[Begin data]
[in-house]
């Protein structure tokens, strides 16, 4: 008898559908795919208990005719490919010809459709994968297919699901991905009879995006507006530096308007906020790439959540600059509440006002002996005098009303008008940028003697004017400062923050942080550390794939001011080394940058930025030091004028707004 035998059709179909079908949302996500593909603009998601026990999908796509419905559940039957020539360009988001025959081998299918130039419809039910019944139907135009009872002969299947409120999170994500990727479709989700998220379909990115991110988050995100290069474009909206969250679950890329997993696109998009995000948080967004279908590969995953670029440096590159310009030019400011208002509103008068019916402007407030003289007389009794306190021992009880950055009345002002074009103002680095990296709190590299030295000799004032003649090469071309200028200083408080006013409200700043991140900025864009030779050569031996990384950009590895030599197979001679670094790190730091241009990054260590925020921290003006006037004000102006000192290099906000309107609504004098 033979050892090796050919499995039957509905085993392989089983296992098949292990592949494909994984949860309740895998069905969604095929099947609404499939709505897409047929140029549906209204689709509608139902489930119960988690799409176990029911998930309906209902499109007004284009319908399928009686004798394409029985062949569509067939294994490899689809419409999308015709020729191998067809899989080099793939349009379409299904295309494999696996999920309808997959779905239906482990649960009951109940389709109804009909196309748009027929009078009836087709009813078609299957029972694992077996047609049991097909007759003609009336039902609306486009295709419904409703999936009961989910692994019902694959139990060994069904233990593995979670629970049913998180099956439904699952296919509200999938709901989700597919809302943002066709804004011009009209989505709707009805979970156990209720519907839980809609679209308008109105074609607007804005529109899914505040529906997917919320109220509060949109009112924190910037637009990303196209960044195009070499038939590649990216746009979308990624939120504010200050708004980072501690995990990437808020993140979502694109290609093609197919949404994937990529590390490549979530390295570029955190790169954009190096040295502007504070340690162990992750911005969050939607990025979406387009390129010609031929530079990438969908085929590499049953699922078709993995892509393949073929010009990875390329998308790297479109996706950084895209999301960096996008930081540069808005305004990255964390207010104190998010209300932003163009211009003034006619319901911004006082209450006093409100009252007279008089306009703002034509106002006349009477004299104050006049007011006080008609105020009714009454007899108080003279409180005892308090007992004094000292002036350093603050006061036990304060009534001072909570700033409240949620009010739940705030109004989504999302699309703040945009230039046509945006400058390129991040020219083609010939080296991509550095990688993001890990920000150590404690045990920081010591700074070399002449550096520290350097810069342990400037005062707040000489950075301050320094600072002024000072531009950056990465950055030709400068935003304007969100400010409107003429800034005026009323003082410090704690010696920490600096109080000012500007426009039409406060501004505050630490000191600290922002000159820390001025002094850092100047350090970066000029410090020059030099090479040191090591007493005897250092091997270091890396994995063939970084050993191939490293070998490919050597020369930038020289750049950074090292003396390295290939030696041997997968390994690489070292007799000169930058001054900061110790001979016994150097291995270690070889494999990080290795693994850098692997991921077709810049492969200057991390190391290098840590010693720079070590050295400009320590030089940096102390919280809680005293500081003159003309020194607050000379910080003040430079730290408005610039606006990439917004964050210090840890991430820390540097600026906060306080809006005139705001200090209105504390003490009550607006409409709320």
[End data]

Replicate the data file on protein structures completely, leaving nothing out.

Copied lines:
[in-house]
């Protein structure tokens, strides 16, 4: 008898559908795919208990005719490919010809459709994968297919699901991905009879995006507006530096308007906020790439959540600059509440006002002996005098009303008008940028003697004017400062923050942080550390794939001011080394940058930025030091004028707004 035998059709179909079908949302996500593909603009998601026990999908796509419905559940039957020539360009988001025959081998299918130039419809039910019944139907135009009872002969299947409120999170994500990727479709989700998220379909990115991110988050995100290069474009909206969250679950890329997993696109998009995000948080967004279908590969995953670029440096590159310009030019400011208002509103008068019916402007407030003289007389009794306190021992009880950055009345002002074009103002680095990296709190590299030295000799004032003649090469071309200028200083408080006013409200700043991140900025864009030779050569031996990384950009590895030599197979001679670094790190730091241009990054260590925020921290003006006037004000102006000192290099906000309107609504004098 033979050892090796050919499995039957509905085993392989089983296992098949292990592949494909994984949860309740895998069905969604095929099947609404499939709505897409047929140029549906209204689709509608139902489930119960988690799409176990029911998930309906209902499109007004284009319908399928009686004798394409029985062949569509067939294994490899689809419409999308015709020729191998067809899989080099793939349009379409299904295309494999696996999920309808997959779905239906482990649960009951109940389709109804009909196309748009027929009078009836087709009813078609299957029972694992077996047609049991097909007759003609009336039902609306486009295709419904409703999936009961989910692994019902694959139990060994069904233990593995979670629970049913998180099956439904699952296919509200999938709901989700597919809302943002066709804004011009009209989505709707009805979970156990209720519907839980809609679209308008109105074609607007804005529109899914505040529906997917919320109220509060949109009112924190910037637009990303196209960044195009070499038939590649990216746009979308990624939120504010200050708004980072501690995990990437808020993140979502694109290609093609197919949404994937990529590390490549979530390295570029955190790169954009190096040295502007504070340690162990992750911005969050939607990025979406387009390129010609031929530079990438969908085929590499049953699922078709993995892509393949073929010009990875390329998308790297479109996706950084895209999301960096996008930081540069808005305004990255964390207010104190998010209300932003163009211009003034006619319901911004006082209450006093409100009252007279008089306009703002034509106002006349009477004299104050006049007011006080008609105020009714009454007899108080003279409180005892308090007992004094000292002036350093603050006061036990304060009534001072909570700033409240949620009010739940705030109004989504999302699309703040945009230039046509945006400058390129991040020219083609010939080296991509550095990688993001890990920000150590404690045990920081010591700074070399002449550096520290350097810069342990400037005062707040000489950075301050320094600072002024000072531009950056990465950055030709400068935003304007969100400010409107003429800034005026009323003082410090704690010696920490600096109080000012500007426009039409406060501004505050630490000191600290922002000159820390001025002094850092100047350090970066000029410090020059030099090479040191090591007493005897250092091997270091890396994995063939970084050993191939490293070998490919050597020369930038020289750049950074090292003396390295290939030696041997997968390994690489070292007799000169930058001054900061110790001979016994150097291995270690070889494999990080290795693994850098692997991921077709810049492969200057991390190391290098840590010693720079070590050295400009320590030089940096102390919280809680005293500081003159003309020194607050000379910080003040430079730290408005610039606006990439917004964050210090840890991430820390540097600026906060306080809006005139705001200090209105504390003490009550607006409409709320």